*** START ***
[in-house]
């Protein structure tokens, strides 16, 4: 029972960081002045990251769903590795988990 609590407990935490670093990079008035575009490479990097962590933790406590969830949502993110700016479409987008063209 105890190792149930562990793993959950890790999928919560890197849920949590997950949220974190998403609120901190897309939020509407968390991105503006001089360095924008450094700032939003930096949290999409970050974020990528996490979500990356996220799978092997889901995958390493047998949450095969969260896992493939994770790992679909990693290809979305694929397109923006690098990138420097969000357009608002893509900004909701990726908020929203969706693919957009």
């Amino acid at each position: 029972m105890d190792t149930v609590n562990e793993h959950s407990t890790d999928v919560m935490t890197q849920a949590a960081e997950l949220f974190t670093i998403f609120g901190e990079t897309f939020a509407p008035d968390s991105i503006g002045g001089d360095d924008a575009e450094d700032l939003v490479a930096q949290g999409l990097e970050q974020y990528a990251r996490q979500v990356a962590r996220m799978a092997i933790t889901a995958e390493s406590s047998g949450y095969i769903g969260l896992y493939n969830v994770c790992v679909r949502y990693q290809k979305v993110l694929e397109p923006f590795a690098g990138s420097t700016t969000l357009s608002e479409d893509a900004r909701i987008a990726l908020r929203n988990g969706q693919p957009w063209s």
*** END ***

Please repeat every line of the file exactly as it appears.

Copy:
[in-house]
């Protein structure tokens, strides 16, 4: 029972960081002045990251769903590795988990 609590407990935490670093990079008035575009490479990097962590933790406590969830949502993110700016479409987008063209 105890190792149930562990793993959950890790999928919560890197849920949590997950949220974190998403609120901190897309939020509407968390991105503006001089360095924008450094700032939003930096949290999409970050974020990528996490979500990356996220799978092997889901995958390493047998949450095969969260896992493939994770790992679909990693290809979305694929397109923006690098990138420097969000357009608002893509900004909701990726908020929203969706693919957009």
């Amino acid at each position: 029972m105890d190792t149930v609590n562990e793993h959950s407990t890790d999928v919560m935490t890197q849920a949590a960081e997950l949220f974190t670093i998403f609120g901190e990079t897309f939020a509407p008035d968390s991105i503006g002045g001089d360095d924008a575009e450094d700032l939003v490479a930096q949290g999409l990097e970050q974020y990528a990251r996490q979500v990356a962590r996220m799978a092997i933790t889901a995958e390493s406590s047998g949450y095969i769903g969260l896992y493939n969830v994770c790992v679909r949502y990693q290809k979305v993110l694929e397109p923006f590795a690098g990138s420097t700016t969000l357009s608002e479409d893509a900004r909701i987008a990726l908020r929203n988990g969706q693919p957009w063209s």